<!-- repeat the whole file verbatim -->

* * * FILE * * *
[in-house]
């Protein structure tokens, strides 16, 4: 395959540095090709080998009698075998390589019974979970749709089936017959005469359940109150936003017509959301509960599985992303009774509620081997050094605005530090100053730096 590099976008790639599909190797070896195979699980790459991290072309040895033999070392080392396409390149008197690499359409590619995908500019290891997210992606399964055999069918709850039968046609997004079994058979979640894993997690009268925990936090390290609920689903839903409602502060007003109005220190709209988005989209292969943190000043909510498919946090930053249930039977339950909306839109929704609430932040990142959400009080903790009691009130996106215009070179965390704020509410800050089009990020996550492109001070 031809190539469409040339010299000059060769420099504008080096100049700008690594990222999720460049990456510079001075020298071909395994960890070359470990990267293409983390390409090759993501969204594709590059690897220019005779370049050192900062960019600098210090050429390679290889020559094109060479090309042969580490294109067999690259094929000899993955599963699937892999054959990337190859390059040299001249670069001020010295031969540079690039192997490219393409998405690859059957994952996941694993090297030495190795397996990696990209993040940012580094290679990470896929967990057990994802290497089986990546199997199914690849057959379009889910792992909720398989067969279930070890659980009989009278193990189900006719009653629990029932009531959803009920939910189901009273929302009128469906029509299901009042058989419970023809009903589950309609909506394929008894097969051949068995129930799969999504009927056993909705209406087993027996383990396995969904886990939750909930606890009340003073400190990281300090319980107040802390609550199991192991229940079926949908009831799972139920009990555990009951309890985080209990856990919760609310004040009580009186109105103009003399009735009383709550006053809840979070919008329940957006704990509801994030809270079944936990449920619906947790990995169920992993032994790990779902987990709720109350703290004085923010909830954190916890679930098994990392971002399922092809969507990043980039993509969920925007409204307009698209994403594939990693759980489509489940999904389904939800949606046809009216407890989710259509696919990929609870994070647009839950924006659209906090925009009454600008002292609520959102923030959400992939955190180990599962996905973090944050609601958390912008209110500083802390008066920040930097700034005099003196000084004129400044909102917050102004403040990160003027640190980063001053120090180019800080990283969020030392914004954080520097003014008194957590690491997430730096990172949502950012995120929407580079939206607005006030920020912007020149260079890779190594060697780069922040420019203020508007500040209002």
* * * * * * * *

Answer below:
[in-house]
């Protein structure tokens, strides 16, 4: 395959540095090709080998009698075998390589019974979970749709089936017959005469359940109150936003017509959301509960599985992303009774509620081997050094605005530090100053730096 590099976008790639599909190797070896195979699980790459991290072309040895033999070392080392396409390149008197690499359409590619995908500019290891997210992606399964055999069918709850039968046609997004079994058979979640894993997690009268925990936090390290609920689903839903409602502060007003109005220190709209988005989209292969943190000043909510498919946090930053249930039977339950909306839109929704609430932040990142959400009080903790009691009130996106215009070179965390704020509410800050089009990020996550492109001070 031809190539469409040339010299000059060769420099504008080096100049700008690594990222999720460049990456510079001075020298071909395994960890070359470990990267293409983390390409090759993501969204594709590059690897220019005779370049050192900062960019600098210090050429390679290889020559094109060479090309042969580490294109067999690259094929000899993955599963699937892999054959990337190859390059040299001249670069001020010295031969540079690039192997490219393409998405690859059957994952996941694993090297030495190795397996990696990209993040940012580094290679990470896929967990057990994802290497089986990546199997199914690849057959379009889910792992909720398989067969279930070890659980009989009278193990189900006719009653629990029932009531959803009920939910189901009273929302009128469906029509299901009042058989419970023809009903589950309609909506394929008894097969051949068995129930799969999504009927056993909705209406087993027996383990396995969904886990939750909930606890009340003073400190990281300090319980107040802390609550199991192991229940079926949908009831799972139920009990555990009951309890985080209990856990919760609310004040009580009186109105103009003399009735009383709550006053809840979070919008329940957006704990509801994030809270079944936990449920619906947790990995169920992993032994790990779902987990709720109350703290004085923010909830954190916890679930098994990392971002399922092809969507990043980039993509969920925007409204307009698209994403594939990693759980489509489940999904389904939800949606046809009216407890989710259509696919990929609870994070647009839950924006659209906090925009009454600008002292609520959102923030959400992939955190180990599962996905973090944050609601958390912008209110500083802390008066920040930097700034005099003196000084004129400044909102917050102004403040990160003027640190980063001053120090180019800080990283969020030392914004954080520097003014008194957590690491997430730096990172949502950012995120929407580079939206607005006030920020912007020149260079890779190594060697780069922040420019203020508007500040209002």